Heads up: via TimesHigherEd.
[Read more: TimesHigherEd]
When Alastair Harden began receiving emailed invitations earlier this year to submit papers to various similar-sounding open-access journals with what he saw as little obvious relation to his discipline, the PhD student and sessional lecturer in Classics at the University of Reading smelled a rat. Closer examination revealed that the journals were all published by the Centre for Promoting Ideas, which, despite its British spelling, claims on its website to be based at what appears to be a non-existent address in New York City. A visit to what Mr Harden described as the centre’s “hilarious” website - which includes reference to a director named “Dr John Simth Jr” (sic) - convinced him to contact Times Higher Education.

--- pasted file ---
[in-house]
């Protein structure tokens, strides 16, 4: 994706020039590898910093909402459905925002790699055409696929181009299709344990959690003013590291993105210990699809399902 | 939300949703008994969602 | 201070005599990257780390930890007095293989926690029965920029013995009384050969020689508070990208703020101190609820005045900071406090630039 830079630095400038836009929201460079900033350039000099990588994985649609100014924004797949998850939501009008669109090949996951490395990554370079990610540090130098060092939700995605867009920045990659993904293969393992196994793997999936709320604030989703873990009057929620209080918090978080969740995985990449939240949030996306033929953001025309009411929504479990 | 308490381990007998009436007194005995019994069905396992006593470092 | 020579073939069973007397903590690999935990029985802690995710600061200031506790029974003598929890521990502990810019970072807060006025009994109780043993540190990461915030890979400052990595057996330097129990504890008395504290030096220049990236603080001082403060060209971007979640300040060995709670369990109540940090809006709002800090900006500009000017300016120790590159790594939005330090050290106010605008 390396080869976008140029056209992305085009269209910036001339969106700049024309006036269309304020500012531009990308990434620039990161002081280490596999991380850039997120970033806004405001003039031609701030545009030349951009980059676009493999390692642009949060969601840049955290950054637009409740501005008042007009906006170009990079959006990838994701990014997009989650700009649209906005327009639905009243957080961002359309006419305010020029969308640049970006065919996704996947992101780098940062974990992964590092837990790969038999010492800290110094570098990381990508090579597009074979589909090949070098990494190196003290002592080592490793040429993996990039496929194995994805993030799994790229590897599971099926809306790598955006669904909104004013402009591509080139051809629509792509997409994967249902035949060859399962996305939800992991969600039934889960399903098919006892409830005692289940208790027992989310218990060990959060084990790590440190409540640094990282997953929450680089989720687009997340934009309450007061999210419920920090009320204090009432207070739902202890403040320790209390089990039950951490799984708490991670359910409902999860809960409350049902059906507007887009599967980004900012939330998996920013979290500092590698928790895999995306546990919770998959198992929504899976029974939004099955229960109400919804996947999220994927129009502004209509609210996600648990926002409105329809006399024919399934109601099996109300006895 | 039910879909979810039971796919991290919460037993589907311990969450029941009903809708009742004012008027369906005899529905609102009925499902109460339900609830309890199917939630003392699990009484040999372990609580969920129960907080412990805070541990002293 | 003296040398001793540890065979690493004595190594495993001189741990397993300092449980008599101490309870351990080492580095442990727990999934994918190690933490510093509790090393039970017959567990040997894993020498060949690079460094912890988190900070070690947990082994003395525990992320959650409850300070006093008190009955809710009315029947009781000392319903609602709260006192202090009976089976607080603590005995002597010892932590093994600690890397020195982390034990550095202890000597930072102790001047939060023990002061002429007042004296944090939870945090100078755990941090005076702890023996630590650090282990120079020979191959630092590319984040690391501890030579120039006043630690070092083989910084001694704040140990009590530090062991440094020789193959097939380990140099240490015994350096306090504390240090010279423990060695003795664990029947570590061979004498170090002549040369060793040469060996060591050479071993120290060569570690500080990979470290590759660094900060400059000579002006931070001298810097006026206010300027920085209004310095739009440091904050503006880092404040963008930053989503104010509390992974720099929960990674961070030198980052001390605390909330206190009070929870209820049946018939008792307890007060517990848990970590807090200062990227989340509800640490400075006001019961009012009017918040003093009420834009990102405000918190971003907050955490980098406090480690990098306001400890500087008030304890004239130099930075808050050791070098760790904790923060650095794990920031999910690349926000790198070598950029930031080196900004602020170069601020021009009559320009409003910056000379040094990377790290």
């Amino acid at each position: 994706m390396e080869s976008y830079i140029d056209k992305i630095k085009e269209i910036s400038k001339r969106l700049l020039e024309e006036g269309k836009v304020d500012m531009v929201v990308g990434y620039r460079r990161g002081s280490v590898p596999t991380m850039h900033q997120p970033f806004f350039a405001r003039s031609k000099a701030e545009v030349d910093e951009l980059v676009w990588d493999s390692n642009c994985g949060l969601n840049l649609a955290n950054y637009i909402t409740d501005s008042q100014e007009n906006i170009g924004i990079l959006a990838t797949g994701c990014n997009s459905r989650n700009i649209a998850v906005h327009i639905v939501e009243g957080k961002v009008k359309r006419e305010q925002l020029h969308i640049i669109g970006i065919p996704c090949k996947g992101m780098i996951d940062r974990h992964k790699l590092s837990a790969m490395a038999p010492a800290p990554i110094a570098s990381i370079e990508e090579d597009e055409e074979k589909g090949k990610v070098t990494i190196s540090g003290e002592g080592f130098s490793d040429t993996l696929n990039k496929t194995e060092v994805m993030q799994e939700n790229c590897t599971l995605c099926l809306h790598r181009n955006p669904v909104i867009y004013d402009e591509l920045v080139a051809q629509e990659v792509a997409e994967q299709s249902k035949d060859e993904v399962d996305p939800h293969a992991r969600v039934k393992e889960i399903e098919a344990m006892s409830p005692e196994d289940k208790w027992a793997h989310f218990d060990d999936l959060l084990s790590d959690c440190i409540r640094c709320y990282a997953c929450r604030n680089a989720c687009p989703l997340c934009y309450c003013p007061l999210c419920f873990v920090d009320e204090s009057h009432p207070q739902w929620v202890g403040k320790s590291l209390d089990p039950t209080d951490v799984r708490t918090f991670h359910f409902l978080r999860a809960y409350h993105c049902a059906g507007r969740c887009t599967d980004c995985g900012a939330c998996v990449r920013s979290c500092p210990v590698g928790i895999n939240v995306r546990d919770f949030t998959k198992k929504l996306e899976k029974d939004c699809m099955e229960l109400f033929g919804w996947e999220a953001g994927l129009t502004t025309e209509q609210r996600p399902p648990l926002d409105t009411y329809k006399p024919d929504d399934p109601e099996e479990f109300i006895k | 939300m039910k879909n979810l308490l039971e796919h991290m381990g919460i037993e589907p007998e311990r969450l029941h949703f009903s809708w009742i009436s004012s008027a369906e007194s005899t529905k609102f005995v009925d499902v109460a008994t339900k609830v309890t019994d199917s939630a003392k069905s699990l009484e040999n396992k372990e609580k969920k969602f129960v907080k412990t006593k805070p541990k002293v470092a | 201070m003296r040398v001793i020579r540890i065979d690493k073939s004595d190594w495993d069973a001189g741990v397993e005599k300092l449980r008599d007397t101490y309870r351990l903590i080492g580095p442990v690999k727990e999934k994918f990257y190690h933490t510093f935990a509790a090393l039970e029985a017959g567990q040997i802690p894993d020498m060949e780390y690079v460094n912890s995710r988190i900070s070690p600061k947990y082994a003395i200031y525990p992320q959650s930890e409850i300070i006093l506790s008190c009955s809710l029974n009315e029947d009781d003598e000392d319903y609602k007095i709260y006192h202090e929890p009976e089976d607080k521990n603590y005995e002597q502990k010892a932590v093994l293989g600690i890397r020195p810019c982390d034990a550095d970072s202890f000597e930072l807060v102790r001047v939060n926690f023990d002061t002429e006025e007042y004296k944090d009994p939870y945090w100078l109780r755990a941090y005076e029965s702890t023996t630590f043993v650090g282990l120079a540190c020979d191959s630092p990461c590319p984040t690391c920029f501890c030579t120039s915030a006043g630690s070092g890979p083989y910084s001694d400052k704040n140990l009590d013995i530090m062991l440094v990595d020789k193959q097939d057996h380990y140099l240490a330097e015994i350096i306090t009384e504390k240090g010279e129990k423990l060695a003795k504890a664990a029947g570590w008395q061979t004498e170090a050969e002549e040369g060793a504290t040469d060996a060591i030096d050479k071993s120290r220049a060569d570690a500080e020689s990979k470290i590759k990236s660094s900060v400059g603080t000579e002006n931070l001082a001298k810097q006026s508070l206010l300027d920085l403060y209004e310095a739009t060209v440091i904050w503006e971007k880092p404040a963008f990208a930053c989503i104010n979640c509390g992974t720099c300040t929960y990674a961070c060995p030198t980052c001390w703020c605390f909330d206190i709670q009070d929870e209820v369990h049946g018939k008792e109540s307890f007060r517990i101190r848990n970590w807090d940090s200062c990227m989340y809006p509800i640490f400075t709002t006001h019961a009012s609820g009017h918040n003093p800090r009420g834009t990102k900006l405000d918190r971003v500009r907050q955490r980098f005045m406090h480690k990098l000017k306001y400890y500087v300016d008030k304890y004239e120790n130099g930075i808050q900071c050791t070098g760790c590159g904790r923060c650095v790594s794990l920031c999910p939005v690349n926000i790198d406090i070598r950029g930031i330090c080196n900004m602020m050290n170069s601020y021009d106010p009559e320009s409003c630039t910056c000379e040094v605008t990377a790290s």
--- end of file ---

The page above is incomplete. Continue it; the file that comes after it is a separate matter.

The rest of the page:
He is not the first to question the centre’s credentials.
It is among nearly 140 “predatory” publishers and 30 stand-alone journals on a list maintained since 2008 by Jeffrey Beall, associate professor and metadata librarian at the University of Colorado Denver. Dr Beall defines “predatory” journals as publications that “exploit the gold open-access model for their own profit”. That is, they present themselves as standard academic journals but seek to maximise their income from article fees by publishing all submissions with little or no scrutiny. Many predatory publishers, according to Dr Beall, refer to themselves as “centres”, “institutes” or “networks”, and are often run by people from the developing world (but who are often living in the West). He said they exploit the fact that academics in some developing nations are judged on the quantity of their research output, which gives them a strong incentive to publish as much as possible regardless of quality. But some countries give academics additional credit for publishing in foreign journals, which explained why so many predatory journals were registered in Western countries such as the UK, the US and Canada, Dr Beall added.